Sunday, March 17, 2013

Reflections of the Blog

I moved to Eugene back in April of 2007 for the sole purpose of attending the University of Oregon to get a degree in Journalism. It's not 6 years later and not only am I getting one degree in Journalism, I'm getting two, plus an additional one in English to boot. Of all the things I recall from my first years in the program, the one that sticks out the most was the first time I heard about blogging in my Writing for the Media course taught by Tom Wheeler. For some reason the concept of writing whatever you wanted to, but receiving the moniker of a journalist seemed far fetched. "Who were these people to think that they were doing any kind of service to the community?" I always thought. But here I am, six years later, an avid participant of a tool I originally despised. How did I get there you might ask? Well...

I have always been a stubborn writer. For years I tried to make a daily habit out of writing. It didn't really matter what the subject was. I just needed to put something down on paper, but for years I struggled. I made up excuses for not doing it.

Around 2010 I finally broke through the barrier and started up a blog. I mostly used it as a platform to show off the stories I had written for all of my classes, but nothing about it felt write. It seemed more like an online portfolio, as opposed to a habit. After about six months I stopped using that blog. I tried writing a few personal stories, but none of them felt good enough for what I was trying to accomplish. And when I say that, what I'm actually saying is that at the time I still didn't know what the hell I was doing.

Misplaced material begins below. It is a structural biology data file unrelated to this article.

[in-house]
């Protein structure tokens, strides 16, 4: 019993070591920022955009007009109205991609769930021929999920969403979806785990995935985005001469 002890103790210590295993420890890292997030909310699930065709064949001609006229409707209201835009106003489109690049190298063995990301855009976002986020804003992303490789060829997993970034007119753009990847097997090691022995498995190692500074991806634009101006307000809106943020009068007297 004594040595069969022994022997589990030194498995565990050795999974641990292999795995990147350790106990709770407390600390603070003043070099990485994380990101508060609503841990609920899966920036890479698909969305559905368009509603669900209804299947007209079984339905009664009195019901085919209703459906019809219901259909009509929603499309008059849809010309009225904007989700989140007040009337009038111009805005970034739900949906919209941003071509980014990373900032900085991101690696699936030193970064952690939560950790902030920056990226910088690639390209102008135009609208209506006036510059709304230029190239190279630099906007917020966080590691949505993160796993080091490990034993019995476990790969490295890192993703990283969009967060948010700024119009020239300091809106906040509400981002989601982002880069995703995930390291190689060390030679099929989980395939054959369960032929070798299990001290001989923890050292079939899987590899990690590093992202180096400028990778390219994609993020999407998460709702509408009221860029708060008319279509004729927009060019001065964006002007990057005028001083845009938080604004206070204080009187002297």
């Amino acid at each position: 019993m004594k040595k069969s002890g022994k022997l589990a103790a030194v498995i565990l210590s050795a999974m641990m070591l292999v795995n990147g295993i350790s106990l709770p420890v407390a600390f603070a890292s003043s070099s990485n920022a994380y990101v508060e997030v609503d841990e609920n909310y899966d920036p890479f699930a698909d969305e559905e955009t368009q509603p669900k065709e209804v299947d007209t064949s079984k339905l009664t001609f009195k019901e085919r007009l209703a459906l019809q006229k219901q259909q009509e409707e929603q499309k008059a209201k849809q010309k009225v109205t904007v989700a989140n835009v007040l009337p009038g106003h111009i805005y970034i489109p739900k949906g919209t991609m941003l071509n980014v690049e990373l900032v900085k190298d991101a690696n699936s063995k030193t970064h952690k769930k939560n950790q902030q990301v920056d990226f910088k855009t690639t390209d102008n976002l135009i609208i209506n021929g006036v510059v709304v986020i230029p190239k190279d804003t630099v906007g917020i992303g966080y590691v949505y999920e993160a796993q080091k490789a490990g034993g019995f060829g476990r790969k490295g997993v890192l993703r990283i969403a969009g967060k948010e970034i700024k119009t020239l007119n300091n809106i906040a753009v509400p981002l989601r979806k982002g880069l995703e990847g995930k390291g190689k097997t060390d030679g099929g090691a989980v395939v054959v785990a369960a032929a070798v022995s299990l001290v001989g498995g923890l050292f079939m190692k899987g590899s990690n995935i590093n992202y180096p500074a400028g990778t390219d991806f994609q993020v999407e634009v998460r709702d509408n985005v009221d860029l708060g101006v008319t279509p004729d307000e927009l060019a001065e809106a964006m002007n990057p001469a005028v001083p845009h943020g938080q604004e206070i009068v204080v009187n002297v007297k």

It took several years of reading dozens of blogs to truly get an understanding of what its purpose is. I had always believed that everything posted needed to be some profound, poiniant piece of literature, but the reality is that a blog can be anything as long as it has a point. And in all honestly, that point doesn't even need to be really understood by the reader, as long as the author knows the reason why they're doing it.

In January of 2012 I started my first baseball blog. I had a lot of friends who doing some, as well as a few newspaper and magazine writers; however, the one common theme I saw in their work was that they were all trying to inject their "insight" into the minds of whoever would read it. Some of it was interesting, but the majority of it was incredibly useless to me. A lot of the writing was fantastic, but the content had no real voice to it. By that I mean it felt like the same recycled words I had been reading in newspapers and magazines all my life. Blogs are supposed to have a lot more personality to it.

Saturday, March 16, 2013

Words of Inspiration

"Kill the author," says WBEZ Chicago Digital Content Editor Tim Akimoff.